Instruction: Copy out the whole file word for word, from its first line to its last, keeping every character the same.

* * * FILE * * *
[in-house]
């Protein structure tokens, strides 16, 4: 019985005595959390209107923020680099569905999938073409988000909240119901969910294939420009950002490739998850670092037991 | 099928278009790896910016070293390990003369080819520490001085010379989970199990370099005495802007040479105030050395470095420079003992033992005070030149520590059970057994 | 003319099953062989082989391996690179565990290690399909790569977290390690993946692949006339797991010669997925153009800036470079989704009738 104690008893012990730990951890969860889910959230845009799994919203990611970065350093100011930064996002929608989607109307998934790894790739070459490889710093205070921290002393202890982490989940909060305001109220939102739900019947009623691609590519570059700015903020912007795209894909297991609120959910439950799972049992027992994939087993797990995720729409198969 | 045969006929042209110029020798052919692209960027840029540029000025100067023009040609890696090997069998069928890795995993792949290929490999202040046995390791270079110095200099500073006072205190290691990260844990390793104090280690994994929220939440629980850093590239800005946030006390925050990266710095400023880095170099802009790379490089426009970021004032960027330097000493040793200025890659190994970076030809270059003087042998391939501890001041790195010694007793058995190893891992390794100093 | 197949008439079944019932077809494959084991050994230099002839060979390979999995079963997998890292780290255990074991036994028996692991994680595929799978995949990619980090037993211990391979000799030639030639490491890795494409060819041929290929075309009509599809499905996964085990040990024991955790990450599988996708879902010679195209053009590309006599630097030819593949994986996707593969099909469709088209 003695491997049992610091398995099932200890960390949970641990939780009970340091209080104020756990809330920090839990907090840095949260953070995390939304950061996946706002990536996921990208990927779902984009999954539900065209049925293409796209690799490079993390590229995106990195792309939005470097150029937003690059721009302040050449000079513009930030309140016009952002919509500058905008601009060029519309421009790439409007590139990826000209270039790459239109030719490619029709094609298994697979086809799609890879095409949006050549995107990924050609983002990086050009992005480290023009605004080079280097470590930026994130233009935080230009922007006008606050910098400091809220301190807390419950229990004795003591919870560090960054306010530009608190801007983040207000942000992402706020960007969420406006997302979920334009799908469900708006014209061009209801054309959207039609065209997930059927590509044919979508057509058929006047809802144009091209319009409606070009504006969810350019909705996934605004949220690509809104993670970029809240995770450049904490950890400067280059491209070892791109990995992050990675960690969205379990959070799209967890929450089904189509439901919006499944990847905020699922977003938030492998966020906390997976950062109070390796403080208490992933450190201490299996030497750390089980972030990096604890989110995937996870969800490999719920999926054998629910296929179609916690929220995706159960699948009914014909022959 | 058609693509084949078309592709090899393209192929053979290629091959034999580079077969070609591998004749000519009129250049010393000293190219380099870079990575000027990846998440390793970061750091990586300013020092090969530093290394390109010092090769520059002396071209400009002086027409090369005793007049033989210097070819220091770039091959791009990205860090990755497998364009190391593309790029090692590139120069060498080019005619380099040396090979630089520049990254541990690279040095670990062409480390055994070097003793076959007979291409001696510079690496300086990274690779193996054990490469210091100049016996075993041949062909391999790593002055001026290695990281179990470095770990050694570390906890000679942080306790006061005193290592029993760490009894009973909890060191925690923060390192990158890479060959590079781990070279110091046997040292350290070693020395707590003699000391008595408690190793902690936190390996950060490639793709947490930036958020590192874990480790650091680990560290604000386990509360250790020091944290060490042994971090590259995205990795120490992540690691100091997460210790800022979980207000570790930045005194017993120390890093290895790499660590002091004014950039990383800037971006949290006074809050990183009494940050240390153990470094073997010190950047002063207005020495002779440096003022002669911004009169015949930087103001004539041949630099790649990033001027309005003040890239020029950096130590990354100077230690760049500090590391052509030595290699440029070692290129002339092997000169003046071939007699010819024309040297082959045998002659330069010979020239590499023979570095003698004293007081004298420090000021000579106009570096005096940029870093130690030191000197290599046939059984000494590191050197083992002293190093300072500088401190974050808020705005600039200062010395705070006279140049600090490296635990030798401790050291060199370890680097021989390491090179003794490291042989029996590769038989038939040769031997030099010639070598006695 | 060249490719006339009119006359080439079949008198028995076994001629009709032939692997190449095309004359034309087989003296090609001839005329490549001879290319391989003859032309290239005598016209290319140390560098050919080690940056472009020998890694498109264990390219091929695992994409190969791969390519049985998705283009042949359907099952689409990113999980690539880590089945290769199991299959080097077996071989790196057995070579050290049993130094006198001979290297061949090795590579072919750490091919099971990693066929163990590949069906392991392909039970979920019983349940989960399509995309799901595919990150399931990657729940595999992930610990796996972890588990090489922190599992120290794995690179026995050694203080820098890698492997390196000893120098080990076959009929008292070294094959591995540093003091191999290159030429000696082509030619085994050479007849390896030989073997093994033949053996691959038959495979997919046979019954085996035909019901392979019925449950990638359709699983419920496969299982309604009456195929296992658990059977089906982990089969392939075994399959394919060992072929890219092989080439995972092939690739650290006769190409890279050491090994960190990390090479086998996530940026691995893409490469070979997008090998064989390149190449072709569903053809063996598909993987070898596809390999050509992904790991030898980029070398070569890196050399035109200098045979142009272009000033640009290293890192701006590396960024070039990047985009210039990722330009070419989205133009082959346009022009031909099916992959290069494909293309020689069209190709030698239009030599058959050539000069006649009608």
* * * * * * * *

[in-house]
């Protein structure tokens, strides 16, 4: 019985005595959390209107923020680099569905999938073409988000909240119901969910294939420009950002490739998850670092037991 | 099928278009790896910016070293390990003369080819520490001085010379989970199990370099005495802007040479105030050395470095420079003992033992005070030149520590059970057994 | 003319099953062989082989391996690179565990290690399909790569977290390690993946692949006339797991010669997925153009800036470079989704009738 104690008893012990730990951890969860889910959230845009799994919203990611970065350093100011930064996002929608989607109307998934790894790739070459490889710093205070921290002393202890982490989940909060305001109220939102739900019947009623691609590519570059700015903020912007795209894909297991609120959910439950799972049992027992994939087993797990995720729409198969 | 045969006929042209110029020798052919692209960027840029540029000025100067023009040609890696090997069998069928890795995993792949290929490999202040046995390791270079110095200099500073006072205190290691990260844990390793104090280690994994929220939440629980850093590239800005946030006390925050990266710095400023880095170099802009790379490089426009970021004032960027330097000493040793200025890659190994970076030809270059003087042998391939501890001041790195010694007793058995190893891992390794100093 | 197949008439079944019932077809494959084991050994230099002839060979390979999995079963997998890292780290255990074991036994028996692991994680595929799978995949990619980090037993211990391979000799030639030639490491890795494409060819041929290929075309009509599809499905996964085990040990024991955790990450599988996708879902010679195209053009590309006599630097030819593949994986996707593969099909469709088209 003695491997049992610091398995099932200890960390949970641990939780009970340091209080104020756990809330920090839990907090840095949260953070995390939304950061996946706002990536996921990208990927779902984009999954539900065209049925293409796209690799490079993390590229995106990195792309939005470097150029937003690059721009302040050449000079513009930030309140016009952002919509500058905008601009060029519309421009790439409007590139990826000209270039790459239109030719490619029709094609298994697979086809799609890879095409949006050549995107990924050609983002990086050009992005480290023009605004080079280097470590930026994130233009935080230009922007006008606050910098400091809220301190807390419950229990004795003591919870560090960054306010530009608190801007983040207000942000992402706020960007969420406006997302979920334009799908469900708006014209061009209801054309959207039609065209997930059927590509044919979508057509058929006047809802144009091209319009409606070009504006969810350019909705996934605004949220690509809104993670970029809240995770450049904490950890400067280059491209070892791109990995992050990675960690969205379990959070799209967890929450089904189509439901919006499944990847905020699922977003938030492998966020906390997976950062109070390796403080208490992933450190201490299996030497750390089980972030990096604890989110995937996870969800490999719920999926054998629910296929179609916690929220995706159960699948009914014909022959 | 058609693509084949078309592709090899393209192929053979290629091959034999580079077969070609591998004749000519009129250049010393000293190219380099870079990575000027990846998440390793970061750091990586300013020092090969530093290394390109010092090769520059002396071209400009002086027409090369005793007049033989210097070819220091770039091959791009990205860090990755497998364009190391593309790029090692590139120069060498080019005619380099040396090979630089520049990254541990690279040095670990062409480390055994070097003793076959007979291409001696510079690496300086990274690779193996054990490469210091100049016996075993041949062909391999790593002055001026290695990281179990470095770990050694570390906890000679942080306790006061005193290592029993760490009894009973909890060191925690923060390192990158890479060959590079781990070279110091046997040292350290070693020395707590003699000391008595408690190793902690936190390996950060490639793709947490930036958020590192874990480790650091680990560290604000386990509360250790020091944290060490042994971090590259995205990795120490992540690691100091997460210790800022979980207000570790930045005194017993120390890093290895790499660590002091004014950039990383800037971006949290006074809050990183009494940050240390153990470094073997010190950047002063207005020495002779440096003022002669911004009169015949930087103001004539041949630099790649990033001027309005003040890239020029950096130590990354100077230690760049500090590391052509030595290699440029070692290129002339092997000169003046071939007699010819024309040297082959045998002659330069010979020239590499023979570095003698004293007081004298420090000021000579106009570096005096940029870093130690030191000197290599046939059984000494590191050197083992002293190093300072500088401190974050808020705005600039200062010395705070006279140049600090490296635990030798401790050291060199370890680097021989390491090179003794490291042989029996590769038989038939040769031997030099010639070598006695 | 060249490719006339009119006359080439079949008198028995076994001629009709032939692997190449095309004359034309087989003296090609001839005329490549001879290319391989003859032309290239005598016209290319140390560098050919080690940056472009020998890694498109264990390219091929695992994409190969791969390519049985998705283009042949359907099952689409990113999980690539880590089945290769199991299959080097077996071989790196057995070579050290049993130094006198001979290297061949090795590579072919750490091919099971990693066929163990590949069906392991392909039970979920019983349940989960399509995309799901595919990150399931990657729940595999992930610990796996972890588990090489922190599992120290794995690179026995050694203080820098890698492997390196000893120098080990076959009929008292070294094959591995540093003091191999290159030429000696082509030619085994050479007849390896030989073997093994033949053996691959038959495979997919046979019954085996035909019901392979019925449950990638359709699983419920496969299982309604009456195929296992658990059977089906982990089969392939075994399959394919060992072929890219092989080439995972092939690739650290006769190409890279050491090994960190990390090479086998996530940026691995893409490469070979997008090998064989390149190449072709569903053809063996598909993987070898596809390999050509992904790991030898980029070398070569890196050399035109200098045979142009272009000033640009290293890192701006590396960024070039990047985009210039990722330009070419989205133009082959346009022009031909099916992959290069494909293309020689069209190709030698239009030599058959050539000069006649009608």